July 25, 2012 - 12:00am
As a Fulbright fellow from the Slovak Republic, Eva Klaudinyova (MAT ’01) arrived in Monterey in 1999 to earn a degree in German translation. She returned back home with that and more, with a firm footing in the exciting new field of localization management. During her time at MIIS, Eva secured an internship with Medialocate, a locally-based translation agency, where she worked her way up to become a localization project manager. She kept working for Medialocate when she returned back to Slovakia, establishing a small European field office.
“Eventually I had to decide what direction I wanted my career to take—teaching at the university level in Slovakia, interpreting in Brussels or moving back to the United States and diving into the world of localization.” Silicon Valley turned out to have the greatest allure and it is there that Eva took on a leadership role. Eva is currently senior manager of globalization operations at VMWare Inc., where she manages the company’s entire localization operations team around the globe. Her team has more than 20 members in South America, Europe, and Asia—including a few MIIS graduates.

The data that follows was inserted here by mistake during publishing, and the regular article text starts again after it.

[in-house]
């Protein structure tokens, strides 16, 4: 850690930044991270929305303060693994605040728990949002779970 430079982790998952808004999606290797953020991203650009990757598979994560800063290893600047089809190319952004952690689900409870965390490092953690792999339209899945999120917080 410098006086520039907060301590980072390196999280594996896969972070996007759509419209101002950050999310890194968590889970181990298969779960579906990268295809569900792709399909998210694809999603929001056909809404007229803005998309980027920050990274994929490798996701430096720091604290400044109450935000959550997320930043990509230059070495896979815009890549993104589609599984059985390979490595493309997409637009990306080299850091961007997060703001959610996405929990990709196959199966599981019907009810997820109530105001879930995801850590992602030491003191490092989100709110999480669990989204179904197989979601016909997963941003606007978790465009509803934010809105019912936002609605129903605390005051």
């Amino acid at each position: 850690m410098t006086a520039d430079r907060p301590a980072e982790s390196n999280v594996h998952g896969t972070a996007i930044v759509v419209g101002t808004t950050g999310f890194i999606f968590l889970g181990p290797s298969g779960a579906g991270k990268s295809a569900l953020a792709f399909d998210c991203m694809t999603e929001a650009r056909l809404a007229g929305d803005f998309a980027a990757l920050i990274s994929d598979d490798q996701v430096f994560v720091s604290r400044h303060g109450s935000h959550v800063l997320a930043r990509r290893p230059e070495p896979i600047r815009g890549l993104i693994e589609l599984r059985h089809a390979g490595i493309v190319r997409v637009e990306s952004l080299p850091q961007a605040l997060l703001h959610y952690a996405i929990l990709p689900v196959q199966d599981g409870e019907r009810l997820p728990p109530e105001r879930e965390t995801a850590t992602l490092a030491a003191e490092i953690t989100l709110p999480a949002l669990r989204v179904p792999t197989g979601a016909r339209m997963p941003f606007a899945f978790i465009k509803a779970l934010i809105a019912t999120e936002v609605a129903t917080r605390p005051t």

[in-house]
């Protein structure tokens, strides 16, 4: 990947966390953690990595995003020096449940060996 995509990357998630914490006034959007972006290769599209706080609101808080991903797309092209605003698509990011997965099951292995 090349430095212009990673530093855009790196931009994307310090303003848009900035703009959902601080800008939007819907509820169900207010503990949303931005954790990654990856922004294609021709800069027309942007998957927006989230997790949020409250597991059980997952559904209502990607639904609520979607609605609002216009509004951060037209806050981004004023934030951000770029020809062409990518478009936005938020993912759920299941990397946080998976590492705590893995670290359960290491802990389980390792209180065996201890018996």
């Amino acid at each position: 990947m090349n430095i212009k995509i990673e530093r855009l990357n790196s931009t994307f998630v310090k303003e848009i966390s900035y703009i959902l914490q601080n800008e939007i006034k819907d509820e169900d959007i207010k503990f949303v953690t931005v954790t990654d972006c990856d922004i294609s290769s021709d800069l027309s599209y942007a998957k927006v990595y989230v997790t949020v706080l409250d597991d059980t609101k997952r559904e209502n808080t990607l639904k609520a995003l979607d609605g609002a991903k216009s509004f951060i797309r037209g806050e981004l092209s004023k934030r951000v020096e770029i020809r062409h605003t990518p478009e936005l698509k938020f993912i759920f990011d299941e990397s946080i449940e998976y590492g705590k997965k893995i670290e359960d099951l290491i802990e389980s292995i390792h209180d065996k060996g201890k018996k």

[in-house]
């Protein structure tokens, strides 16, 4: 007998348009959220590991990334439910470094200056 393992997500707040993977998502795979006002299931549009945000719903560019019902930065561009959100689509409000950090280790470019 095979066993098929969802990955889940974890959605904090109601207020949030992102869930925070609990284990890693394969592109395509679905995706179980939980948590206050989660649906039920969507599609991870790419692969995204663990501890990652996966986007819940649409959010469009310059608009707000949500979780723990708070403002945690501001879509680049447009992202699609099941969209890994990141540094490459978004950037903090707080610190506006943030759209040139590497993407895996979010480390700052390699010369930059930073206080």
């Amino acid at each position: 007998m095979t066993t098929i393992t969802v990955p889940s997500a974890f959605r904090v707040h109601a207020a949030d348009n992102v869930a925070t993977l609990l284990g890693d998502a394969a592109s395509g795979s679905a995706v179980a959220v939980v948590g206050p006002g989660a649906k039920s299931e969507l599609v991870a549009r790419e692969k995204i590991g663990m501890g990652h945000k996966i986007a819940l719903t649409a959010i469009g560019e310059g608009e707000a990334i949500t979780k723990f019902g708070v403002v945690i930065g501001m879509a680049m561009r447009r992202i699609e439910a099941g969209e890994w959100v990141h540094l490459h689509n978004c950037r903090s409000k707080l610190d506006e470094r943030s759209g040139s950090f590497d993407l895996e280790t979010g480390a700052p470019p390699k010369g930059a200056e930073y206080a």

“The localization industry has probably tripled since I began my career and it will only continue to grow with increased globalization,” says Eva, who notes that the Institute, with its growing Translation and Localization degree program and close proximity to Silicon Valley, has an amazing opportunity to be a leader in the field of localization training and education. “Apart from acquiring a high degree of cultural sensitivity which I am applying in my job on a daily basis, I learned to appreciate the power and importance of networking during my time at MIIS,” she adds, adding that she often uses her MIIS network during the recruitment process to fill open localization positions around the world.
Eva is also a strong advocate for women trying to compete in the traditionally male-dominated tech world and is a co-founder and chairwoman of a global professional organization called Women in Localization. And if that was not enough, she continues to “be the solution,” volunteering in her free time with the Free the Children Foundation, helping with school building and community education in impoverished third-world countries around the world.
For this and other stories of MIIS alumni, see the online edition of our newsletter, Communiqué.